Materials and Methods

Plant growth and stress assays

We analyzed data from a previous study on Arabidopsis plants (ecotype Col-0) infected with B. cinerea [21]. In that study, the experimental conditions were conducted as follows: Five-week-old Arabidopsis plants were inoculated by placing four 5 μl drops of a 5 x 105 spore mL-1 solution on each leaf. Control leaves were spotted with droplets of 24 g L-1 potato dextrose broth medium. Responses to B. cinerea infection were assayed at 18 and 48 hpi of adult leaves.

For the qRT-PCR and functional analyses, B. cinerea strain BO5-10, was grown on 2 x V8 agar (36% V8 juice, 0.2% CaCO3, 2% Bacto-agar). Fungal cultures were initiated by transferring pieces of agar containing mycelium to fresh 2 x V8 agar and incubated at 20–25°C. Collection of conidia from 10-day-old cultures and inoculation were carried out as previously described [6]. Disease assays were performed on whole plants or detached leaves (five-week-old plants) grown in soil were spray-inoculated or drop-inoculated (3 μL) with B. cinerea spore suspension (3x105 spores mL-1) respectively, as described previously [10]. Control plants were sprayed with 1% Sabouraud maltose broth buffer using a Preval sprayer (Valve Corp., Yonkers, NY, USA). Plants were further kept under a sealed transparent cover to maintain high humidity in a growth chamber with 21°C day/18°C night temperature and a 12-h light/12-h dark photoperiod cycle. Responses to B. cinerea infection were assayed at 18 hpi of leaves, unless otherwise stated.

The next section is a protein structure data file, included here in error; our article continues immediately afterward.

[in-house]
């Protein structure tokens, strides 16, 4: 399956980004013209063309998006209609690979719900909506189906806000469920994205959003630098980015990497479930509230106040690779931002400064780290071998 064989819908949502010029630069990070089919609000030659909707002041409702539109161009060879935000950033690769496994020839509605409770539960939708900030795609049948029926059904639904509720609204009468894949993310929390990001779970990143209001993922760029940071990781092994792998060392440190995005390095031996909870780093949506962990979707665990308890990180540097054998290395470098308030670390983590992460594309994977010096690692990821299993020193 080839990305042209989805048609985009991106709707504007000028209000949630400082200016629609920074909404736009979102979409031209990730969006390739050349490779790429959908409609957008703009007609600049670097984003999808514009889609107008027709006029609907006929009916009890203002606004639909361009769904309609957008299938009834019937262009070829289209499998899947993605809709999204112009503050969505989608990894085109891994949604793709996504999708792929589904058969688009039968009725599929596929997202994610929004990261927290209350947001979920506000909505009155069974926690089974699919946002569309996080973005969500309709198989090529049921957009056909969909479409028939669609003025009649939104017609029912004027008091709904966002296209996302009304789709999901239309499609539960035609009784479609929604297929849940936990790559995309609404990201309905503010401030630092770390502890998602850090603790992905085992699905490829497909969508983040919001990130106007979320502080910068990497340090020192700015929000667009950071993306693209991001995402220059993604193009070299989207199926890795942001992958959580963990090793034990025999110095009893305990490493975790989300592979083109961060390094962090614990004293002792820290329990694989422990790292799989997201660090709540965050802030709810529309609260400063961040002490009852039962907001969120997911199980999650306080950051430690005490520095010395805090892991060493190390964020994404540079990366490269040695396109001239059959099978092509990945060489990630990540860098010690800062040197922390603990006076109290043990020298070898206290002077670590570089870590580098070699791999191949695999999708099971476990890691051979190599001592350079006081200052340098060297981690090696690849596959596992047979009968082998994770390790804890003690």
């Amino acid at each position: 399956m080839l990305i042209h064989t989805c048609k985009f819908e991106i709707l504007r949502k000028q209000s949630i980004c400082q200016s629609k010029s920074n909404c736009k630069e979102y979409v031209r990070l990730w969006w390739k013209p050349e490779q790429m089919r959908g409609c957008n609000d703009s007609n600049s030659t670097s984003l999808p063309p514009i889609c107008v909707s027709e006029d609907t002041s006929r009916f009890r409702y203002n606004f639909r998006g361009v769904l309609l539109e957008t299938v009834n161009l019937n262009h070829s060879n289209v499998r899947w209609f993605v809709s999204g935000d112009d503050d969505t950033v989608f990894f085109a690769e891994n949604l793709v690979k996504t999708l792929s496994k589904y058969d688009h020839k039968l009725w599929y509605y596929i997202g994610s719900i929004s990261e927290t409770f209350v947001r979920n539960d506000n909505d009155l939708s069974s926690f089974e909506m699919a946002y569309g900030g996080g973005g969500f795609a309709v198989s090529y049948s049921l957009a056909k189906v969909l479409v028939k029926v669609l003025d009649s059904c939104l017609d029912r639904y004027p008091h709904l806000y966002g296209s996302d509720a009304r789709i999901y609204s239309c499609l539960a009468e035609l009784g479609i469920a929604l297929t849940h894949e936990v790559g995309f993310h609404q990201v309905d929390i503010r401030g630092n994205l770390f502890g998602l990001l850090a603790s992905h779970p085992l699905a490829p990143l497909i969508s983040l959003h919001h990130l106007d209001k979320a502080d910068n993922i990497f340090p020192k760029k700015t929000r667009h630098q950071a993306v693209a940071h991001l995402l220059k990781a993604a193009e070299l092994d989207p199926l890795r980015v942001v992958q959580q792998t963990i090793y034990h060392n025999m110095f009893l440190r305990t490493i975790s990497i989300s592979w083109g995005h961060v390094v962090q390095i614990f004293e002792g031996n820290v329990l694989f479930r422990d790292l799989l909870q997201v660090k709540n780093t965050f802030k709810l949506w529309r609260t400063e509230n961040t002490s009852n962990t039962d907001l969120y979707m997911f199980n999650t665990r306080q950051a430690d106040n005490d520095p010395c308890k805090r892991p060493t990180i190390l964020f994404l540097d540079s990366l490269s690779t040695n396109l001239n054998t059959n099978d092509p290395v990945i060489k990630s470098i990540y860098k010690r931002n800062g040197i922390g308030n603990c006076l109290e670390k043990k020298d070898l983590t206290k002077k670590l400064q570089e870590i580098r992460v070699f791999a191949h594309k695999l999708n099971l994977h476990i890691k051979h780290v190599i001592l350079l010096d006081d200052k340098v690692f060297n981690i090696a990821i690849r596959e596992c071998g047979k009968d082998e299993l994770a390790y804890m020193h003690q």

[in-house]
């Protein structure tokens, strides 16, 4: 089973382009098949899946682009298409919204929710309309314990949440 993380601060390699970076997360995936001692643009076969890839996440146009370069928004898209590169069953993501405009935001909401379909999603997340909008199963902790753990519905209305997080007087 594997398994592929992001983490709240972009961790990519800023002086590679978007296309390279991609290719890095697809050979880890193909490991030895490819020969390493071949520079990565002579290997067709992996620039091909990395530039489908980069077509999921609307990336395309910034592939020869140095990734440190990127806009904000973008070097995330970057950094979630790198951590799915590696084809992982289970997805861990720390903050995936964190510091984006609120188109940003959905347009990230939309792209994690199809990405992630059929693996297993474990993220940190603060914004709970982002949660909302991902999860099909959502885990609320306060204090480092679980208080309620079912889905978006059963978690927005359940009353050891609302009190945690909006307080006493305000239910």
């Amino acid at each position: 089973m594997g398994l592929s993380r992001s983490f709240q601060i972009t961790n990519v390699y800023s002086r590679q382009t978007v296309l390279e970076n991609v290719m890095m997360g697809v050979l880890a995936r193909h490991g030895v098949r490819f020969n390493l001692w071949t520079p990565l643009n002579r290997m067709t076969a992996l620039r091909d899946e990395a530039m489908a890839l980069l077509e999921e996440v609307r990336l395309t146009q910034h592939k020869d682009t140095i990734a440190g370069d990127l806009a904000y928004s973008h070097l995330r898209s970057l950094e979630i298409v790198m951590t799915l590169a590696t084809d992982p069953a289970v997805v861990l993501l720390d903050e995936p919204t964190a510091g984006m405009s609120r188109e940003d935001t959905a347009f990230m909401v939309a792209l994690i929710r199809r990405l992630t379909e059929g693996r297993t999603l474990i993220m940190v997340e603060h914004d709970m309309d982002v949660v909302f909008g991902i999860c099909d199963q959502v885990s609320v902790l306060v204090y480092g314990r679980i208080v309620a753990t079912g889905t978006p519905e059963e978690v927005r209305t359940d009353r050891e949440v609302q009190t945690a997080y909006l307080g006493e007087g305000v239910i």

The drought sensitivity assay was performed on 3-week-old well-watered plants that were planted in soil. Seedlings were kept in a growth chamber under the same conditions mentioned above without watering (drought stress) for 10 days. Survival rates were scored 3 days after rewatering. Control plants were well-watered and kept under the same conditions.

Identification of T-DNA insertion lines

T-DNA insertion lines were identified as described previously [22]. PCR primers were designed to the Arabidopsis genomic sequence flanking the T-DNA insertion site. These primers were used to analyze 12 sibling plants from each T-DNA line to confirm the T-DNA insertion cosegregated with the mutant phenotype. The primers were also used for genotyping individual lines within a segregating population to identify individuals homozygous for the insertion allele. A combination of one genomic primer plus a T-DNA insert primer was used to detect the insertion allele. Two genomic primers were used together to detect the wild-type allele. rd20 (SAIL_737_G01; stock number N876376) was obtained from the Nottingham Arabidopsis Stock Centre (NASC, Nottingham, UK). The T-DNA insertion in the rd20 mutant was confirmed by PCR using a T-DNA-specific primer (LB2, 5′-GCTTCCTATTATATCTTCCCAAATTACCAATACA-3′) and an RD20-specific primer (RP, 5′-AAGTACGGAACGATTTGGAGG-3′). Homozygous rd20 mutant plants were identified by PCR using a pair of primers corresponding to sequences flanking the T-DNA insertion (LP, 5′-TTAACCGTTAGCGCGTATTTG-3′; RP).